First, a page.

Red tape obstacles
Brexit trade deal ‘bad for business’ say exporters
Business leaders have called for urgent removal of red tape that is damaging trade between the UK and the EU.
Seven in 10 UK firms (71%) say the Trade and Co-operation Agreement with the EU has been bad for business and is holding back growth, with a majority saying it has pushed up costs and increased paperwork.
A majority of the 1,000 companies polled by the British Chambers of Commerce (BCC) said the deal had put Britain at a competitive disadvantage.
Just one in eight firms think the Brexit deal has had a positive impact on them, the BCC found.
Issues included rising costs, not having the time and money to deal with the bureaucracy the deal had introduced and EU customers being deterred from considering UK goods and services.
The BCC said its findings “clearly show” there are issues with the EU trade deal that need to be improved. It is urging ministers to make exporting food less complex and remove limitations on business travel and work in the EU.
Smaller and medium-sized firms have been particularly badly impacted by new trade barriers, the BCC said.
“Nearly all of the businesses in this research have fewer than 250 employees and these smaller firms are feeling most of the pain of the new burdens in the TCA,” said the BCC’s head of trade policy, William Bain.
“Many of these companies have neither the time, staff or money to deal with the additional paperwork and rising costs involved with EU trade, nor can they afford to set up a new base in Europe or pay for intermediaries to represent them.
“But if both sides take a pragmatic approach, they could reach a new understanding on the rules and then build on that further.”
The BCC says practical help could be introduced, for instance, to help with VAT. Some companies are being asked to register in multiple EU states for VAT in order to sell online to customers .
The BCC says the UK needs a supplementary deal, like Norway’s, which exempts the smallest firms from the requirement to have a fiscal representative and incur these duplicate costs.
Problems are expected to deepen this year when more checks are due to be phased in at the UK border, including physical assessments of plant and animal imports.
Labour’s shadow international trade secretary, Nick Thomas-Symonds, said the figures were “extremely worrying”.
He accused the government of being asleep at the wheel and showing a lack of support to help businesses who are seeking help.
“Business prosperity, job security and livelihoods depend on reliable supply chains. Ministers need to urgently listen to business and give them the support they need,” he said.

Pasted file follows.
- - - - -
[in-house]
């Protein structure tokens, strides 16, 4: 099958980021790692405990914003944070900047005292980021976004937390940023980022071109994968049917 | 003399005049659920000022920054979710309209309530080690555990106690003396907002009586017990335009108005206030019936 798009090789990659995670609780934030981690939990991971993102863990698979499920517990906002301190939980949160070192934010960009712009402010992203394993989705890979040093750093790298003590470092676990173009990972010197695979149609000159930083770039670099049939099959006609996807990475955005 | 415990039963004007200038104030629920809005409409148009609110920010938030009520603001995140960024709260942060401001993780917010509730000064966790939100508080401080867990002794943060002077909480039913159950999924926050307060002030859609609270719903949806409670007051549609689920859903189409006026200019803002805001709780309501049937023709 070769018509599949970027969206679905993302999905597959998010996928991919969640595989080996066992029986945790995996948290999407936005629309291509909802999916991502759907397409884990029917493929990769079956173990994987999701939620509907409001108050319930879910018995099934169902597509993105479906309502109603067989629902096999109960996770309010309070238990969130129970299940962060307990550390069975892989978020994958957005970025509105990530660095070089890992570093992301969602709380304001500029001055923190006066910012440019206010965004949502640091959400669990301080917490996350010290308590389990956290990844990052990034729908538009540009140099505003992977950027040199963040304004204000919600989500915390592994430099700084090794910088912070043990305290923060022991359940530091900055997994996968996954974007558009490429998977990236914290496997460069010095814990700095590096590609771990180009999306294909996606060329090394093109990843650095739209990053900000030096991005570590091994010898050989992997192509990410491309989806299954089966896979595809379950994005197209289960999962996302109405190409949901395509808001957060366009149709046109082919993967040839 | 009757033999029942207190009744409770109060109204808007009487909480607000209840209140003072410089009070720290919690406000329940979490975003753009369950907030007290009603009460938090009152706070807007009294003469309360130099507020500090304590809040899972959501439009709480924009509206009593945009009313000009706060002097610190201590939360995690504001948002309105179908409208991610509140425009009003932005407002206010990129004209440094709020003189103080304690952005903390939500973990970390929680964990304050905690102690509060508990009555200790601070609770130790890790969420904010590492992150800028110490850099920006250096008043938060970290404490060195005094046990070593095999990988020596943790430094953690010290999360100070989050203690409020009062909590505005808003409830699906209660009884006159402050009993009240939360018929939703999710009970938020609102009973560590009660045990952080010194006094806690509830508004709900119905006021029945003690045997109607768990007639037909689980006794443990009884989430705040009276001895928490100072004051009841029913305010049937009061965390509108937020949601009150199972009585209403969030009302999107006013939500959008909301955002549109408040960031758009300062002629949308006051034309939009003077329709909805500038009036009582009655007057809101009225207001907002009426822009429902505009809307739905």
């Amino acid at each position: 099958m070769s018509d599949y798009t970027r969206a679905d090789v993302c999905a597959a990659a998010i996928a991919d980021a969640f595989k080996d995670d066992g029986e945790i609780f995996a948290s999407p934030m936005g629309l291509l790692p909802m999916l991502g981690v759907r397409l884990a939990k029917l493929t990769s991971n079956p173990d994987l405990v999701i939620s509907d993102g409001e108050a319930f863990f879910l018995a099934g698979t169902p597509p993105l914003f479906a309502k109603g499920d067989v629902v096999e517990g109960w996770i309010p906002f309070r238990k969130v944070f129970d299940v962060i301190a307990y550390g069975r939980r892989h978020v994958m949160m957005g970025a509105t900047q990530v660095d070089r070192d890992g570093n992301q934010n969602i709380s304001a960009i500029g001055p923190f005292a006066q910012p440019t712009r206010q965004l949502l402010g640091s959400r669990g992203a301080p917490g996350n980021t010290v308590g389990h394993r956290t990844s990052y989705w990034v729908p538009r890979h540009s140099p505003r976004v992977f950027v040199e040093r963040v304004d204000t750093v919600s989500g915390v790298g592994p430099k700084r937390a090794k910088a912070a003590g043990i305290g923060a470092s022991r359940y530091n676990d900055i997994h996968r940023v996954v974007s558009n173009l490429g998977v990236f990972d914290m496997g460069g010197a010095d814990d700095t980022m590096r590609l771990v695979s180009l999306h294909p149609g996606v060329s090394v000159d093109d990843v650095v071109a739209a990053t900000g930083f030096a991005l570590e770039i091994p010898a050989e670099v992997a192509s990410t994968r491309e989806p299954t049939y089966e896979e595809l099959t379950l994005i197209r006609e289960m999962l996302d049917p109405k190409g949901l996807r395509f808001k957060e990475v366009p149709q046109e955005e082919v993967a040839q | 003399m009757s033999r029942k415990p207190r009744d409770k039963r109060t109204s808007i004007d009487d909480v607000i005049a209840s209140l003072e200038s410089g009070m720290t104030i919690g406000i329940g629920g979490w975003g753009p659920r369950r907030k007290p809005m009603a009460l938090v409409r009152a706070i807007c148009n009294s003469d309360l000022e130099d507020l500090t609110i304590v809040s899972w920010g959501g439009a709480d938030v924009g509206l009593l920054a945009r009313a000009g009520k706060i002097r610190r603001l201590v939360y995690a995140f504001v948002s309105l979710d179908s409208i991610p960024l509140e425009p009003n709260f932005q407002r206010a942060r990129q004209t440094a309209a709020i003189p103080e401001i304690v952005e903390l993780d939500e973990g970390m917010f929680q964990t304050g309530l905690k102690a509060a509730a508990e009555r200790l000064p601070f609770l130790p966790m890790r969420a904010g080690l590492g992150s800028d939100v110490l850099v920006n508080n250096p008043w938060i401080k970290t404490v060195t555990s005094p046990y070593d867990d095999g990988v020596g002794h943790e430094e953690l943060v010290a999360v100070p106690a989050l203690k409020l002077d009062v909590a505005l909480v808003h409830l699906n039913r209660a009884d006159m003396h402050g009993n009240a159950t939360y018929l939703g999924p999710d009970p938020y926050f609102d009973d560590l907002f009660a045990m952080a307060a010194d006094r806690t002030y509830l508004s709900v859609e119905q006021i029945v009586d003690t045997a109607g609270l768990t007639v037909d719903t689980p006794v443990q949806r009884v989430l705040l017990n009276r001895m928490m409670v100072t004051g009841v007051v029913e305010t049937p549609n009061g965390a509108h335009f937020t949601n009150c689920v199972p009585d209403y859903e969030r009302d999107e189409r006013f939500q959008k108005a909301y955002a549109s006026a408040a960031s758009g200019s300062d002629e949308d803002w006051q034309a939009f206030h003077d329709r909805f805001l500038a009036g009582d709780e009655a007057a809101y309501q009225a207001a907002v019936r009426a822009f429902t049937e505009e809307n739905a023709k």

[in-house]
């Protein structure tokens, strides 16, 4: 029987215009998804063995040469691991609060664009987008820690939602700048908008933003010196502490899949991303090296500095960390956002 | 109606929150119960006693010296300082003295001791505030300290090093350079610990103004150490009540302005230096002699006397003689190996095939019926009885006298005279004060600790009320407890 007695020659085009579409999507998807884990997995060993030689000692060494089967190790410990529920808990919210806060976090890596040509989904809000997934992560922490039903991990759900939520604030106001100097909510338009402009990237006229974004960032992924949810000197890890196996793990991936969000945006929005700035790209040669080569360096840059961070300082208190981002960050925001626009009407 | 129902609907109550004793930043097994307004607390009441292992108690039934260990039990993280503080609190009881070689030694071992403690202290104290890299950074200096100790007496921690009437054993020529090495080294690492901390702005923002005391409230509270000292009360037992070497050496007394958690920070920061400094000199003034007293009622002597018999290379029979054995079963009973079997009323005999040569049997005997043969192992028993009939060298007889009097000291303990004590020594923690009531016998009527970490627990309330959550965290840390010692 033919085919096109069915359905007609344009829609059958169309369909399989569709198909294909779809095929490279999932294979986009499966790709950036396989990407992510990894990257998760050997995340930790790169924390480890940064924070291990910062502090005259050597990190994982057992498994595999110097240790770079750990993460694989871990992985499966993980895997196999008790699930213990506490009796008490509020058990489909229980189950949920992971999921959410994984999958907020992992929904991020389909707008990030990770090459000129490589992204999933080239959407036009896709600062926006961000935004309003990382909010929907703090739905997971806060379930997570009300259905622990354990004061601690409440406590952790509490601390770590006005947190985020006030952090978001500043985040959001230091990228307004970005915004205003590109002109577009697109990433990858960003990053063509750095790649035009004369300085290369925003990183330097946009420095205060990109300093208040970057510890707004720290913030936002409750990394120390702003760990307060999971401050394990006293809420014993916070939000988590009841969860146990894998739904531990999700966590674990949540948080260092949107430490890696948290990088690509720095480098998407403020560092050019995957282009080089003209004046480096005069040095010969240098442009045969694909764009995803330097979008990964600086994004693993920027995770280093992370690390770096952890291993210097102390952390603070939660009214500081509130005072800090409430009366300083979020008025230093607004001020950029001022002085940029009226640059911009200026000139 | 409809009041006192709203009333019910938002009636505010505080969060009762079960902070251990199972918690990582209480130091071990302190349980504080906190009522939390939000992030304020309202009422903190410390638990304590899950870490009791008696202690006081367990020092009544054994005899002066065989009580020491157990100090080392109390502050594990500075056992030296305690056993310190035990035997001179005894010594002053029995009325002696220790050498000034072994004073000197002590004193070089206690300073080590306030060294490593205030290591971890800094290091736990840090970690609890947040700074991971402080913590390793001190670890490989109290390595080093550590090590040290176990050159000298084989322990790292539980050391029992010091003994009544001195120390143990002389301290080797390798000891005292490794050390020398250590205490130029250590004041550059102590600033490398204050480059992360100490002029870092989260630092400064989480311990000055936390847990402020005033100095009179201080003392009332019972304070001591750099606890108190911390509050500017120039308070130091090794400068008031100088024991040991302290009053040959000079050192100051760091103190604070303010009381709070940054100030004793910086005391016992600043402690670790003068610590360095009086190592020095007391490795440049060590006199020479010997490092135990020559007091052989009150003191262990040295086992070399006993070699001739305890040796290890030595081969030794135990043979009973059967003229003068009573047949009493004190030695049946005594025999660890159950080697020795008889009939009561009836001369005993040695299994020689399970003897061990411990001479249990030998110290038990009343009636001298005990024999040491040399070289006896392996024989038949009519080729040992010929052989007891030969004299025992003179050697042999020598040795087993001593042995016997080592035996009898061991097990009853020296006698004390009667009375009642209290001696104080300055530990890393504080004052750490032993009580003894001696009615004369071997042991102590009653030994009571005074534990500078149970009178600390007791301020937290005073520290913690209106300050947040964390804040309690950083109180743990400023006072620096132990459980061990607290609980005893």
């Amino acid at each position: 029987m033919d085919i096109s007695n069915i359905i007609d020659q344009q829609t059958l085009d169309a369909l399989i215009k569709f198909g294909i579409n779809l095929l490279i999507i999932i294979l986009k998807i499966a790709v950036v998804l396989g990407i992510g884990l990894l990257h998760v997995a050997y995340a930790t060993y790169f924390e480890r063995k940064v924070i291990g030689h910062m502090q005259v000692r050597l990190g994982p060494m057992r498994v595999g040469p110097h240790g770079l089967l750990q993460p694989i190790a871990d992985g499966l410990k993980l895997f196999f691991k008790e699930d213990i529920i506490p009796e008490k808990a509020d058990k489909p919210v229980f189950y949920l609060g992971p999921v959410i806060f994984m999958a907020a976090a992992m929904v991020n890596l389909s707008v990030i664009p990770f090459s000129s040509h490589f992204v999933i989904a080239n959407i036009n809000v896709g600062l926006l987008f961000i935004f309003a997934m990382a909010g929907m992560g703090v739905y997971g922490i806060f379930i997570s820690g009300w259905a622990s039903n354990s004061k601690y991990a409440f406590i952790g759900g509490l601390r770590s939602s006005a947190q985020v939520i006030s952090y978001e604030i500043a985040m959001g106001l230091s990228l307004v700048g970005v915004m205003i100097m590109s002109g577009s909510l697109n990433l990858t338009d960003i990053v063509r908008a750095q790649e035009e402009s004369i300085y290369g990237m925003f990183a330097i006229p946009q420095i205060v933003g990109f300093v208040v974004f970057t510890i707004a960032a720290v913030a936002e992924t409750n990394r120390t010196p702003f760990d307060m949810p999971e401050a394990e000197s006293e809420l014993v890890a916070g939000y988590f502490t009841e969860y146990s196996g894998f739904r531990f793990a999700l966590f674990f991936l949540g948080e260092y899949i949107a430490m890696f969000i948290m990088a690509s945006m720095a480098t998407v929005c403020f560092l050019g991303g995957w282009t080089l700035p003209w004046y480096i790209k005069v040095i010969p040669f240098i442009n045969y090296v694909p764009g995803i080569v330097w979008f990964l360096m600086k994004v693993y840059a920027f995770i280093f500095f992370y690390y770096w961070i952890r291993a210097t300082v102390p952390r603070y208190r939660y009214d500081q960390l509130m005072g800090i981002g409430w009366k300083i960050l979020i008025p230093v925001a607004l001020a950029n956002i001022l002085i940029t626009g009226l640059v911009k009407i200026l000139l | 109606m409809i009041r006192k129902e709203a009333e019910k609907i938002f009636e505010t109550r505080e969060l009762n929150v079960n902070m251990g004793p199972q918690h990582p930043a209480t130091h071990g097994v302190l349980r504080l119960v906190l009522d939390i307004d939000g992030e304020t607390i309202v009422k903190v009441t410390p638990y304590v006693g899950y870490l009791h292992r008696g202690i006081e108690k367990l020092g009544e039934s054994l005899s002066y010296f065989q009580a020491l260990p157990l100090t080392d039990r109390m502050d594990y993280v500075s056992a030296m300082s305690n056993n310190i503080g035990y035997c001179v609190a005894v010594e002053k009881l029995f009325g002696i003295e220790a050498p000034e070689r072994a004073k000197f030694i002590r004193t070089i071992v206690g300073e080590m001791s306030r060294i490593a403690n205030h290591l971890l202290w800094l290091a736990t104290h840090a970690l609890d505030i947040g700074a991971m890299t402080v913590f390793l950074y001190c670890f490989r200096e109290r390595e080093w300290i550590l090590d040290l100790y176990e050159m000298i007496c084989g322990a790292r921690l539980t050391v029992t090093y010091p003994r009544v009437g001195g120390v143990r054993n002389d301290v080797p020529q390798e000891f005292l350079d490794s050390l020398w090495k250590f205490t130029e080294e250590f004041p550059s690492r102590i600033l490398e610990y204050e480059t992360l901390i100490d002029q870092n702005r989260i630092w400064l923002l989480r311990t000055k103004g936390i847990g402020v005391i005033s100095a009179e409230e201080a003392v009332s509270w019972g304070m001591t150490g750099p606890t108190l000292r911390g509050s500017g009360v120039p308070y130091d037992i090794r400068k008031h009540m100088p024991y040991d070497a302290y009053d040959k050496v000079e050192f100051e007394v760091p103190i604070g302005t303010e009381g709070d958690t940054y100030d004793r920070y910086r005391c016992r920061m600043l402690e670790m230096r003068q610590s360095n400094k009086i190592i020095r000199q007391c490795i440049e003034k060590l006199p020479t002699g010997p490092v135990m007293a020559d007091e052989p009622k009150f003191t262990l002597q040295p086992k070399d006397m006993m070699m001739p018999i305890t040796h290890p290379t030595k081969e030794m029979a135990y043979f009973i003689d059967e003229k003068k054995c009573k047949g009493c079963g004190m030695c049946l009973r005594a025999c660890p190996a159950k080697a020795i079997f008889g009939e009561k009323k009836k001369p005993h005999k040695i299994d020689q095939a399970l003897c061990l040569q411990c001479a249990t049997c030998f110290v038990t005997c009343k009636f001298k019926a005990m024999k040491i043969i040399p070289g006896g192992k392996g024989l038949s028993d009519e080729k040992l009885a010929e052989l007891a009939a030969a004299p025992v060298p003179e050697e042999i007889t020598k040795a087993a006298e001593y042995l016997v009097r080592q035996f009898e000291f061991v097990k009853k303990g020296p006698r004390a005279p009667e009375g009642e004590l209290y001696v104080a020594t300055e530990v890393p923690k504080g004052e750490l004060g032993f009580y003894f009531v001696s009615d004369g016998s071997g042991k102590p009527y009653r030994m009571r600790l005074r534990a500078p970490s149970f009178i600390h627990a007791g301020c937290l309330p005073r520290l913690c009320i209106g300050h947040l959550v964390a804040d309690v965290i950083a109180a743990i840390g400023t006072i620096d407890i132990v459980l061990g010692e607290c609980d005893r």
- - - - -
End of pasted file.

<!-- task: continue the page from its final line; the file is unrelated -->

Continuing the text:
Trade figures released last week showed UK exports to the EU plunged by £20 billion last year compared with 2018 – the last year in which trade was not disrupted by the pandemic or Brexit.
Philippa Whitford, the SNP’s Europe spokesperson, said: “This latest survey highlights once again that the Tory government’s extreme Brexit deal has been nothing short of an unmitigated disaster.
“Brexit has prevented growth in the economy, cost billions of pounds, led to drastic fall in exports, and is now adding to the cost of living crisis.”
A UK government spokesperson said: “The Trade and Co-operation Agreement is the world’s biggest zero-tariff, zero-quota free trade deal. It allows businesses in Britain to trade freely with Europe while also being able to seize new trading opportunities with countries around the world.
“We’ve always been clear that being outside the single market and the customs union would mean changes and that businesses would need to adapt to new processes. That is why we are ensuring that businesses get the support they need, including through the free-to-use Export Support Service.
“Goods exports to EU nations were 4% higher last year compared with 2020. However, given the Covid-19 pandemic, global recession and supply chain disruption, it is still too early to draw any firm conclusions on the long-term impacts of our new trading relationship with the EU.”
Salmon sales rise
The volume of Scottish salmon sold abroad was 97,835 tonnes in 2021 – a 36% increase year-on-year.
This included strong recoveries in mature markets such as France and the US, but also high growth in China and Singapore.
Analysis has also confirmed that Scottish salmon remained the UK’s biggest food export, followed by bread and pastries, chocolate, cereals, and cheese.
Sales of Scottish salmon in UK shops soared 4.9% to £1.1 billion last year, despite a fall in overall fish purchases, according to trade body Salmon Scotland.
Volumes consumed increased 7.8% to 63,300 tonnes, up from 58,700 tonnes.
The total fresh chilled fish market increased by 4.2% in terms of sales to £2.6 billion, but there was a 0.2% fall in the overall fish market.